There is no doubt about it — Pope Francis, who had even non-Catholic and atheist well-wishers during his visit to the Philippines, has truly been a source of inspiration, encouragement and hope not just for Filipinos, but for millions of people worldwide, too.
Locally, many of us found ourselves taking to the streets, hoping to catch a glimpse of the Pope en route to his different appointments and activities.
Many more waited patiently for hours to hear him speak in person at various locations like the Manila Cathedral, the Mall of Asia Arena, Tacloban Airport, Palo Cathedral, University of Sto Tomas, and, of course, Luneta Park.
Others were content to follow the live telecast of the Pope’s activities and messages on TV or other devices, noting his bright smile and laughing along with his audience whenever he’d crack a joke.
Indeed, the 78-year-old pontiff, who is agile even with only one lung has definitely given us words (and an example) to live by. Here are some of them:
“Families have an indispensable mission in society. It is in the family that children are trained in sound values, high ideals and genuine concern for others. But like all God’s gifts, the family can also be disfigured and destroyed. It needs our support.”
So if ever you’re feeling discouraged because you’re having a rough time as a family, take heart. Keep moving forward. What you are doing to build your family is important.
“It isn't possible to have a family without such dreams. When you lose this capacity to dream, you lose the capacity and energy to love."
3. Remember your spouses. In the same Meeting with Families, Pope Francis reminded the couples present to also cherish their spouses, and recall their time together as boyfriend and girlfriend:
“How many solutions are found to family problems if we take time to reflect, if we think of a husband or wife, and we dream about the good qualities they have. Don’t ever lose the memory of when you were boyfriend or girlfriend. That is very important.”
4. Raise your children well. The next time you feel like your efforts to parent your kids properly are “just a waste of time” or “useless,” remember these words of Pope Francis at the Meeting with Families:
“When families bring children into the world, train them in faith and sound values, and teach them to contribute to society, they become a blessing in our world.”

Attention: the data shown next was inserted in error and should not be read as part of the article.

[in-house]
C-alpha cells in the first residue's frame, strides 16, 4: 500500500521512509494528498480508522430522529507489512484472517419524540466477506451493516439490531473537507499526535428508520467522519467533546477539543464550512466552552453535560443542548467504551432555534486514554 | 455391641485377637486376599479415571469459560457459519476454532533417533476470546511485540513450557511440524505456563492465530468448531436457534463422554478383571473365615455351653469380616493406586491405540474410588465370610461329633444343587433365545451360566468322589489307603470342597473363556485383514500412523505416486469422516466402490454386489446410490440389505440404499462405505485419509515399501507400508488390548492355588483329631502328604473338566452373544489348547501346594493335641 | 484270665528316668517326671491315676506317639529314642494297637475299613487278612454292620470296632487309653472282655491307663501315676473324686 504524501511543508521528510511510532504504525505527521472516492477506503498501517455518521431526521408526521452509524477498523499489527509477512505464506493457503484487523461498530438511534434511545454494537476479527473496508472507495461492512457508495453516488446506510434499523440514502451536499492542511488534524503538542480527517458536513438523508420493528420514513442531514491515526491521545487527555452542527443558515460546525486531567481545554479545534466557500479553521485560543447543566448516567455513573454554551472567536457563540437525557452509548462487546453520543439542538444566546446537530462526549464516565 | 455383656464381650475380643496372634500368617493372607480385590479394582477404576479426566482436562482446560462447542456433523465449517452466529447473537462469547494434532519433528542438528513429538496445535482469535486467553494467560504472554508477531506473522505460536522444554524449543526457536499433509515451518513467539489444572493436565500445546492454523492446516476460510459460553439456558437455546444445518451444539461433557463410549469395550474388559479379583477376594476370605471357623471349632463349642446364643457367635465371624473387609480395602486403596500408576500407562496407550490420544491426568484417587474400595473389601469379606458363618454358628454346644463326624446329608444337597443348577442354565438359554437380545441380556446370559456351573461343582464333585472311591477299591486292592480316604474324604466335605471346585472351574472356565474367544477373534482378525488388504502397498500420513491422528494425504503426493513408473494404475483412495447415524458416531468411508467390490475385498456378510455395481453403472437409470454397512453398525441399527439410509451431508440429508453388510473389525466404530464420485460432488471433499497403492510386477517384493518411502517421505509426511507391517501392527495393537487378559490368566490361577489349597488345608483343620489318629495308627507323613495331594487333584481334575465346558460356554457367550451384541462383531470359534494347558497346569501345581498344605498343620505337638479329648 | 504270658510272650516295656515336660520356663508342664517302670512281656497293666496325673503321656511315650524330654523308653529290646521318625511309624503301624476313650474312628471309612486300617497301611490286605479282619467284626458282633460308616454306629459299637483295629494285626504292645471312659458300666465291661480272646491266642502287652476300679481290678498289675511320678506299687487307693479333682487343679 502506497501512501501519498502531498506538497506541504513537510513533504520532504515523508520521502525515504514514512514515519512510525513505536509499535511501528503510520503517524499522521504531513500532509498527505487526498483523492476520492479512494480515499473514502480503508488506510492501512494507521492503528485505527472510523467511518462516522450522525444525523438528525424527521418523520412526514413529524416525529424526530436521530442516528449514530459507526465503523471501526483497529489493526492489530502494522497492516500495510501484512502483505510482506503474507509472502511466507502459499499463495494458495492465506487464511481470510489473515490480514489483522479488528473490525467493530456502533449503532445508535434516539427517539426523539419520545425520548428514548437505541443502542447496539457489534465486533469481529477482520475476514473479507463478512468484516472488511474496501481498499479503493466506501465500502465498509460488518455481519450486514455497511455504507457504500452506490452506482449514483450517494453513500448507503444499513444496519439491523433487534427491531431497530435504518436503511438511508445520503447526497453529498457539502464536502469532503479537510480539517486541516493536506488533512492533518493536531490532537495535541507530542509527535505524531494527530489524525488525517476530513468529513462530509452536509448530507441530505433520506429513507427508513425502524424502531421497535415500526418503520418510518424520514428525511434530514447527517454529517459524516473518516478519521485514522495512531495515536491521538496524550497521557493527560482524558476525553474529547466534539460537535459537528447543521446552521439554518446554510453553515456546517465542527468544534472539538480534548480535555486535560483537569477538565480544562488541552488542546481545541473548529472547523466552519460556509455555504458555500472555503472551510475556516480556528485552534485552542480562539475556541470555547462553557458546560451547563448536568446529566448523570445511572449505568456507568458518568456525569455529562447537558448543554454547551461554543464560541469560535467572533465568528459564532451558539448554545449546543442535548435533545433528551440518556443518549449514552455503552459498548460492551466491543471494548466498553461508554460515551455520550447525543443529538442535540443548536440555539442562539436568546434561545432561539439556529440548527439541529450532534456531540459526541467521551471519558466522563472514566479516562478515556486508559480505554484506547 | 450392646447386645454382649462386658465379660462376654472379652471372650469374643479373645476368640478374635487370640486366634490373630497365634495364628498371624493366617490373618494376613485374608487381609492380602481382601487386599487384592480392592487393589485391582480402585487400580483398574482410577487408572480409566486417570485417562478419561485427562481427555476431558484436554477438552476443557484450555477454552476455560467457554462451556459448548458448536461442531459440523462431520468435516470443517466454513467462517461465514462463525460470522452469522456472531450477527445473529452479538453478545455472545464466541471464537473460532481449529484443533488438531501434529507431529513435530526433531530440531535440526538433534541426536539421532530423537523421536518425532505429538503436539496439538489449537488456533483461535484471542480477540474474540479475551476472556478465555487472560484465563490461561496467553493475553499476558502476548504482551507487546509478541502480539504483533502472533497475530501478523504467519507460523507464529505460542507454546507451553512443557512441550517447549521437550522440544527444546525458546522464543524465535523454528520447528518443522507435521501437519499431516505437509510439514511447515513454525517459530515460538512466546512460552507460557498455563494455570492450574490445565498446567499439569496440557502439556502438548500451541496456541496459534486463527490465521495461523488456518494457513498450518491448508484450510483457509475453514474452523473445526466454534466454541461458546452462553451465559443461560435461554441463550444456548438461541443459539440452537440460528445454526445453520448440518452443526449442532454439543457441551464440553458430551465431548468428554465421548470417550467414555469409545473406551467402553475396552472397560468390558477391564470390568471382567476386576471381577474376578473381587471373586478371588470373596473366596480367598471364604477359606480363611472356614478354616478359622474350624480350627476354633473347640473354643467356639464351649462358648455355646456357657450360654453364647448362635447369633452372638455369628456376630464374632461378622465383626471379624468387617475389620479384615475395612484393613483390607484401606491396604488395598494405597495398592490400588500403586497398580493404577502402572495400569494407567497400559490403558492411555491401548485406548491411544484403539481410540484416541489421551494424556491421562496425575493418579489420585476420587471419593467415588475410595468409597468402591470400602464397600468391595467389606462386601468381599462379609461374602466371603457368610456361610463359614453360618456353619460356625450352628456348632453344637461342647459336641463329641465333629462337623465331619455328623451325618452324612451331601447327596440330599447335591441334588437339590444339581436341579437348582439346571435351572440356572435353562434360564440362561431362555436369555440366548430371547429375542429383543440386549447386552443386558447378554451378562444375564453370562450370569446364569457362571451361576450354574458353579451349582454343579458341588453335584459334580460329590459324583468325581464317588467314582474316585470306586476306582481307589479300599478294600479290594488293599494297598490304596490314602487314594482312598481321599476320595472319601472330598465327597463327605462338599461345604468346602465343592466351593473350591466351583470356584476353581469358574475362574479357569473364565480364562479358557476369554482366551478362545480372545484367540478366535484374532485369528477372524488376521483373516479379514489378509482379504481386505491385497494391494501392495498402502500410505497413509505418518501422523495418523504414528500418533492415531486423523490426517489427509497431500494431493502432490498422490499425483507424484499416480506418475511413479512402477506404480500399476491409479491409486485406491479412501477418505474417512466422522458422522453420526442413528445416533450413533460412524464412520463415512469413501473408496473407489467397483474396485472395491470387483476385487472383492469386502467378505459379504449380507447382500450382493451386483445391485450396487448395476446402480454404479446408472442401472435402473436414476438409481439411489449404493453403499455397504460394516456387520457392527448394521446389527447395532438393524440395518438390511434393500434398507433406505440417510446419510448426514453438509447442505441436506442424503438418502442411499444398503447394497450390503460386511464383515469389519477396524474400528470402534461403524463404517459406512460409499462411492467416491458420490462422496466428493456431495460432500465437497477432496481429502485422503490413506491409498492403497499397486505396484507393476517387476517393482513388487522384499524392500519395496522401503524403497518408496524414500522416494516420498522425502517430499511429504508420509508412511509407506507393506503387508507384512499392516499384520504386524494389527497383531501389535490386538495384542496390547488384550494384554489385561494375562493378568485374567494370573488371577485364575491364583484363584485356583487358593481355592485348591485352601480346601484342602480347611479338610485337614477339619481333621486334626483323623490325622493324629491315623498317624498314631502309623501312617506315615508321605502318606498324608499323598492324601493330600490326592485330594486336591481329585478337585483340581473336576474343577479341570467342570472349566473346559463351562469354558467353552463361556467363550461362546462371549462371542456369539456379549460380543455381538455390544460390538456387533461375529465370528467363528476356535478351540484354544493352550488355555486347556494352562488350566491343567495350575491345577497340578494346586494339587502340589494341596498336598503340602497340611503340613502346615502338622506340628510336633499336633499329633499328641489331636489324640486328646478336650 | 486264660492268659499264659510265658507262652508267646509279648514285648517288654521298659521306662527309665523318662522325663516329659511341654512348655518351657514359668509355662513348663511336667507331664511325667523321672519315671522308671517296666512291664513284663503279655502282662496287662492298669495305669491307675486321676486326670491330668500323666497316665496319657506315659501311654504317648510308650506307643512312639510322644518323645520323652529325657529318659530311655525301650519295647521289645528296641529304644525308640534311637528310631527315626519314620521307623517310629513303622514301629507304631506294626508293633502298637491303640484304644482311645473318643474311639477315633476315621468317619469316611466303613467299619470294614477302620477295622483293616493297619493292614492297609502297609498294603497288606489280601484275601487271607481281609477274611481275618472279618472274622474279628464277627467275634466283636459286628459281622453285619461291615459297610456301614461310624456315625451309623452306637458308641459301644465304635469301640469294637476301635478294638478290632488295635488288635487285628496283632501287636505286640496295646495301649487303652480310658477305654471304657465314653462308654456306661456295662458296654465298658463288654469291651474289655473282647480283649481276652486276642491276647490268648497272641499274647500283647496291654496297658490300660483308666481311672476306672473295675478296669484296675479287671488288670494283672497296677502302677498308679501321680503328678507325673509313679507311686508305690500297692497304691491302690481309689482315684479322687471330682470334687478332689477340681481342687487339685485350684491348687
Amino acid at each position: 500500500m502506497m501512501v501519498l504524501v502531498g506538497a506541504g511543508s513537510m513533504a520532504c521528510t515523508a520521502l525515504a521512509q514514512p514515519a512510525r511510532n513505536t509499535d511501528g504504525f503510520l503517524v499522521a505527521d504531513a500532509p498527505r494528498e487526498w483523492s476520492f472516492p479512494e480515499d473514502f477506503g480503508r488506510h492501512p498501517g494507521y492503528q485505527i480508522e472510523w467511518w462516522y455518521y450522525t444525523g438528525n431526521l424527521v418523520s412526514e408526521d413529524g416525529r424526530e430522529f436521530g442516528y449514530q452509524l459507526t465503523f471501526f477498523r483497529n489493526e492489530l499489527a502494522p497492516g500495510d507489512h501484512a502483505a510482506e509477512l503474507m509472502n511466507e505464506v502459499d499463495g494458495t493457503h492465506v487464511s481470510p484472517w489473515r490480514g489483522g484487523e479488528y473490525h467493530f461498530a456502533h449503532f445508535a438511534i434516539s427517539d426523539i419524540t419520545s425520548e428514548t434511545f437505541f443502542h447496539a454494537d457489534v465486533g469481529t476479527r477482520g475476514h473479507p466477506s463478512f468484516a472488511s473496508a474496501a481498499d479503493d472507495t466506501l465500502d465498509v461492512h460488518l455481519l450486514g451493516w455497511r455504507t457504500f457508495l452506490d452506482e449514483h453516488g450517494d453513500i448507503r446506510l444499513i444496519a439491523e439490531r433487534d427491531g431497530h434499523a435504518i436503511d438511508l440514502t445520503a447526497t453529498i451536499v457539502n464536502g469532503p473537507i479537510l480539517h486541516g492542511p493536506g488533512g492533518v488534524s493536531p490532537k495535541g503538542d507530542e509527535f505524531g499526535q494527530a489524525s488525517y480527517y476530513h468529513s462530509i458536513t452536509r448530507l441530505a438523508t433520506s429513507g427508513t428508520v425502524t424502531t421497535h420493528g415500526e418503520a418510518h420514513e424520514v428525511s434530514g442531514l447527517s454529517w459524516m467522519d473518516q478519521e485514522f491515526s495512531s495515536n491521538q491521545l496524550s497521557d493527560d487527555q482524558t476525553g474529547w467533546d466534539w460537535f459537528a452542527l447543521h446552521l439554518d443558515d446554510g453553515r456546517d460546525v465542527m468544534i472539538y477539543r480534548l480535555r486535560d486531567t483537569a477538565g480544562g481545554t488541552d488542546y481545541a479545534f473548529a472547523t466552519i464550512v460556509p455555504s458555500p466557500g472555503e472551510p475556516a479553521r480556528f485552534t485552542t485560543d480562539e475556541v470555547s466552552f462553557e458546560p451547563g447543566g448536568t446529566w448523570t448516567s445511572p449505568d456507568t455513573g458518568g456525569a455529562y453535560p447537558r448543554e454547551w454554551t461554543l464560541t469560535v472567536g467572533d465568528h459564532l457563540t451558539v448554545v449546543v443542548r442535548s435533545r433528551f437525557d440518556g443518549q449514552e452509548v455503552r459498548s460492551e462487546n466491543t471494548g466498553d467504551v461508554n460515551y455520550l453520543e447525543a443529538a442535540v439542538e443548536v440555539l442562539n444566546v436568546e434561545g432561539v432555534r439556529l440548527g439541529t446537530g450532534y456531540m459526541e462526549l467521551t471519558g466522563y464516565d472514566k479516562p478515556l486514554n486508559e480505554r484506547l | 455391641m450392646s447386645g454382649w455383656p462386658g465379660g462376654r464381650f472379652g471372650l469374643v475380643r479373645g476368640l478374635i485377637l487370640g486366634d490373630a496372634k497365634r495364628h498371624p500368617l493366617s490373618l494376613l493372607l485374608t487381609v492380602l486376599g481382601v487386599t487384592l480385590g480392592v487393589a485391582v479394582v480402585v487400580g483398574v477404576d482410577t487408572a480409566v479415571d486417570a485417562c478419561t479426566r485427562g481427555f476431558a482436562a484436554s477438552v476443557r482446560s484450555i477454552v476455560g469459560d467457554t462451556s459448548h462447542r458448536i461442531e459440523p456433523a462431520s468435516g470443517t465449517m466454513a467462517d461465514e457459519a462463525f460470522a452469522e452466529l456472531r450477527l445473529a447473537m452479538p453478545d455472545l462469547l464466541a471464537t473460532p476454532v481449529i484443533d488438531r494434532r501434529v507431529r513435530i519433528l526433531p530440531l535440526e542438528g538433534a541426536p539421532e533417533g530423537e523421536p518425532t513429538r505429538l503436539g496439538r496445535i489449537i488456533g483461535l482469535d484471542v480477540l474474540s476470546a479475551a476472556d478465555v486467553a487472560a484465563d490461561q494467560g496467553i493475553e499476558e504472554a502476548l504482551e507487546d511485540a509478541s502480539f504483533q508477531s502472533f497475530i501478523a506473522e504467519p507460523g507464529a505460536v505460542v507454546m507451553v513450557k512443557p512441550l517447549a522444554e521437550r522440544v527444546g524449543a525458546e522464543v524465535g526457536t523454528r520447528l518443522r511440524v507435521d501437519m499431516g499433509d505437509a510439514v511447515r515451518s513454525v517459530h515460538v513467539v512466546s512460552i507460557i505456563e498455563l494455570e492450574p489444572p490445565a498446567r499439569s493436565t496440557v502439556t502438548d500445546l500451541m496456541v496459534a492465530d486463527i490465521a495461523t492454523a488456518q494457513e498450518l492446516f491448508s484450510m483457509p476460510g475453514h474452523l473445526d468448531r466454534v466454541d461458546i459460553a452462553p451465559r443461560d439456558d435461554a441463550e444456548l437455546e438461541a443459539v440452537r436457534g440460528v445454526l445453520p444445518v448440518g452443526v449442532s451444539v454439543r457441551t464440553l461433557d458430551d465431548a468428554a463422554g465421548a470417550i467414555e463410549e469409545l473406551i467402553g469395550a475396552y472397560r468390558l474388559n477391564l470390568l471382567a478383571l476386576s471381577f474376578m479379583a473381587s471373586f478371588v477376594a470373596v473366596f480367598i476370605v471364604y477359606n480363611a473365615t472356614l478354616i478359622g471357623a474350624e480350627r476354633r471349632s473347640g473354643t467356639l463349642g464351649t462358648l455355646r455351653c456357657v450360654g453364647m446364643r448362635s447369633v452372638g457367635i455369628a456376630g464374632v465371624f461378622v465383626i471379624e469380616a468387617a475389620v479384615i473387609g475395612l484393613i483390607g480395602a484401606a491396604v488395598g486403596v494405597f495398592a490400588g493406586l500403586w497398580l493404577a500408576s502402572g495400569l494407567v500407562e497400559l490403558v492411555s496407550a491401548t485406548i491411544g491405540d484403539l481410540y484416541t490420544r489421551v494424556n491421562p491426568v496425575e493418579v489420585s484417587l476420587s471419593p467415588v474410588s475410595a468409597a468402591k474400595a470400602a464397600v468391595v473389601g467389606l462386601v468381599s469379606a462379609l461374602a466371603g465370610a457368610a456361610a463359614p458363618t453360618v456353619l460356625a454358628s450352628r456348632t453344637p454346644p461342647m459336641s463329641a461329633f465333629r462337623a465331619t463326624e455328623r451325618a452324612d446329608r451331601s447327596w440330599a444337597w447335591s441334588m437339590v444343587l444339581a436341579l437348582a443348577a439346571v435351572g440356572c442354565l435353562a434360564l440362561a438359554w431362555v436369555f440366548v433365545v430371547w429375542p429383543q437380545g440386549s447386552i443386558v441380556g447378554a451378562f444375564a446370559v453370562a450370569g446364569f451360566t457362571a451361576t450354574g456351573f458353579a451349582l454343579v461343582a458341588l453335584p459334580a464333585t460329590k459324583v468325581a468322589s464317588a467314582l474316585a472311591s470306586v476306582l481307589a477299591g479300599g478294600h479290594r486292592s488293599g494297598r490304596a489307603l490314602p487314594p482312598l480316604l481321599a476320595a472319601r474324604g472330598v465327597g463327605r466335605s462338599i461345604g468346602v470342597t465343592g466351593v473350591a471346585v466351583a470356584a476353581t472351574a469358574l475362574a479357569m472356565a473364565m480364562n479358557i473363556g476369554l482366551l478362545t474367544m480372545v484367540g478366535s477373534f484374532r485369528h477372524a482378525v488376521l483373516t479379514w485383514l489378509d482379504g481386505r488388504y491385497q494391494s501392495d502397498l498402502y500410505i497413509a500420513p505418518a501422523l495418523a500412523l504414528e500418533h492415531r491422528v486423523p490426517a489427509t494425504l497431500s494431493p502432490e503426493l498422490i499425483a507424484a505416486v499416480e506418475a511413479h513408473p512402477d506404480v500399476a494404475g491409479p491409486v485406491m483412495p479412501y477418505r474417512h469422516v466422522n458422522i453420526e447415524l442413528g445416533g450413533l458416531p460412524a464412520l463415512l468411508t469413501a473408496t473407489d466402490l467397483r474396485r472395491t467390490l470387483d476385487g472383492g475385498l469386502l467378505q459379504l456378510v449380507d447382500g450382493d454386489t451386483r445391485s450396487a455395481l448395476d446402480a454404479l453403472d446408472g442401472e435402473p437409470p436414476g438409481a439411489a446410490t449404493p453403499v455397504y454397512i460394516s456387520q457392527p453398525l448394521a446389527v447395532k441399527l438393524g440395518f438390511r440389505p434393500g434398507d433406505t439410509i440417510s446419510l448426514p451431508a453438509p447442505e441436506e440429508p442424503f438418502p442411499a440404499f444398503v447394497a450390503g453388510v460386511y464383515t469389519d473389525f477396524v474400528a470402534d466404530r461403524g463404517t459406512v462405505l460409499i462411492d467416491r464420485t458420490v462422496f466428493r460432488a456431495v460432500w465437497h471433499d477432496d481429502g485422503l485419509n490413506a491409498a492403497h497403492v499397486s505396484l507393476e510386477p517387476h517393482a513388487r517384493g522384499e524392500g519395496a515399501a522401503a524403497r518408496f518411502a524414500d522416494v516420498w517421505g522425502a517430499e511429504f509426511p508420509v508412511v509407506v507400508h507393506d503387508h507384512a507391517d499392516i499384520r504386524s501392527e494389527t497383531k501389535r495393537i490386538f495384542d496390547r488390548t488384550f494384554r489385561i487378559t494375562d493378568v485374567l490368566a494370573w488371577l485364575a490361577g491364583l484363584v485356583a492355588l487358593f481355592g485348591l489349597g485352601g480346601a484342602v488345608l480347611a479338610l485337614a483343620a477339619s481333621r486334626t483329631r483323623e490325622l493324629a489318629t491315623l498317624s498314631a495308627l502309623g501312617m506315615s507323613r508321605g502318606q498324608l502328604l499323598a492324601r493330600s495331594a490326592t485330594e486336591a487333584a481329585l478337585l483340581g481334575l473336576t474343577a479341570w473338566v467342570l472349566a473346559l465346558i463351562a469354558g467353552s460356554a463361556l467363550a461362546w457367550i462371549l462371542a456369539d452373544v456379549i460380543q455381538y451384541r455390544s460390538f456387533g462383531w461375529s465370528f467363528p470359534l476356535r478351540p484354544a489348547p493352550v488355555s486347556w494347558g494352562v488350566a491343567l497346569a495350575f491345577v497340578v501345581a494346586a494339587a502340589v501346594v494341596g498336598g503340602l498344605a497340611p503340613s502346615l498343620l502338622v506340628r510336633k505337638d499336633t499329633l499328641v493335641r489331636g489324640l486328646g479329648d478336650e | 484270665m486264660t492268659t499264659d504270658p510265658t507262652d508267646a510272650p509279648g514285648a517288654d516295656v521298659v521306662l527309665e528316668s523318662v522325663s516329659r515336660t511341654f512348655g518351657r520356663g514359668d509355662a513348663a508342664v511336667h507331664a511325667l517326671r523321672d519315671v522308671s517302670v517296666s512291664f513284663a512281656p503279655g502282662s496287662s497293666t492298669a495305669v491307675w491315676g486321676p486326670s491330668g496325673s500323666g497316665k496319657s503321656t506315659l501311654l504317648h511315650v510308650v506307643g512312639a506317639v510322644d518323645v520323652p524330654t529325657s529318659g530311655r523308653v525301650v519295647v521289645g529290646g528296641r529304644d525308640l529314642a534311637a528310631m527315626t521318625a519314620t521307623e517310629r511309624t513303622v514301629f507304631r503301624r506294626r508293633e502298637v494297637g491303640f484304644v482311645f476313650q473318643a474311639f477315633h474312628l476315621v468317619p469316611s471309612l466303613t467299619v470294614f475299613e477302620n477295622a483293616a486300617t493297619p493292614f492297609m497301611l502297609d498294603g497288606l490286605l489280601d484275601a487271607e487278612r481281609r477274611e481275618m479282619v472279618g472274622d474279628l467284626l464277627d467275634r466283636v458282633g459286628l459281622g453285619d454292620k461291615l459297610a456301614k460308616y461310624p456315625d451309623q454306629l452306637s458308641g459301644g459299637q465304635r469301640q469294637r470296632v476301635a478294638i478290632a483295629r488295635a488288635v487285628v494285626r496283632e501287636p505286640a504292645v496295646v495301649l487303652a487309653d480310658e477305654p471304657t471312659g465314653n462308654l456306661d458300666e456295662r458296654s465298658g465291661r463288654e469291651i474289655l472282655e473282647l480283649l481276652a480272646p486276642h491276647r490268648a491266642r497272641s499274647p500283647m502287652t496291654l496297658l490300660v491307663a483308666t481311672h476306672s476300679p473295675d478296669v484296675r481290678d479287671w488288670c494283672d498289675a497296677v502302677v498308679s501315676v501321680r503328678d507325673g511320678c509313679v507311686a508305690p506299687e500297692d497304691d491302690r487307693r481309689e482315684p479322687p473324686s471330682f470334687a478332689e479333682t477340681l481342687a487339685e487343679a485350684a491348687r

5. Respect life. At the Meeting with Families, the pope also reminded us of the importance of respecting life in all forms: “Be sanctuaries of respect for life, proclaiming the sacredness of every human life from conception to natural death.”
Every person — yes, even the “challenging” or “difficult” ones we may encounter in our families and elsewhere — deserves our respect. Let’s teach our kids the same, too.
7. Protect your family. In his homily at Luneta Park, Pope Francis reminded us again of “the importance of protecting our families, and those larger families which are the Church, God’s family, and the world, our human family.” (He also spoke of the need to protect our families at the Meeting with Families.)
“Sadly, in our day, the family all too often needs to be protected against insidious attacks and programs contrary to all that we hold true and sacred, all that is most beautiful and noble in our culture.”
No matter what your beliefs are, protecting your family against whatever can destroy it should be top priority.
“We are not alone. We also have many brothers who in this moment of catastrophe came to help. And we too, because of this, we feel more like brothers and sisters because we helped each other.”
9. Learn how to weep. The Pope, as quoted on CBCP News, said in his message to the youth gathered at the University of Sto. Tomas that “the expression of weeping is a concrete gesture of empathy with the pain of others and a sign of deeper involvement in issues that may somehow seem abstract and distant like homelessness, drug abuse and sexual abuse.”
He said this in response to 12-year-old Glyzelle Palomar’s heartfelt sharing about her life on the streets. Overcome with emotion and ending up in tears, Glyzelle was unable to finish her testimony.
As families, do we “teach” our children to “weep” and empathize with others?
10. Help other families. Beyond empathizing with others, we are encouraged to help them in concrete ways:
“…go beyond your homes and to care for our brothers and sisters who are most in need. I ask you especially to show concern for those who do not have a family of their own, in particular those who are elderly and children without parents.” (Pope Francis, at the Meeting with Families)
11. Focus on what matters most. In his closing Mass at Luneta, Pope Francis mentioned the distractions that could lead us to forget to focus “on the things that really matter”:
“…we squander our God-given gifts by tinkering with gadgets; we squander our money on gambling and drink; we turn in on ourselves.”
Let’s not let these days with our families — especially our young children — pass us by. Let’s focus on what is really essential.
To end, Pope Francis may not be a parent in the biological sense of the term, but he is, in many ways, a great “father” whom we can learn from. May the lessons we’ve learned during his historic visit stay with us — and our families — for generations to come.
Were you inspired by Pope Francis, too? Share your thoughts with us by leaving a comment below.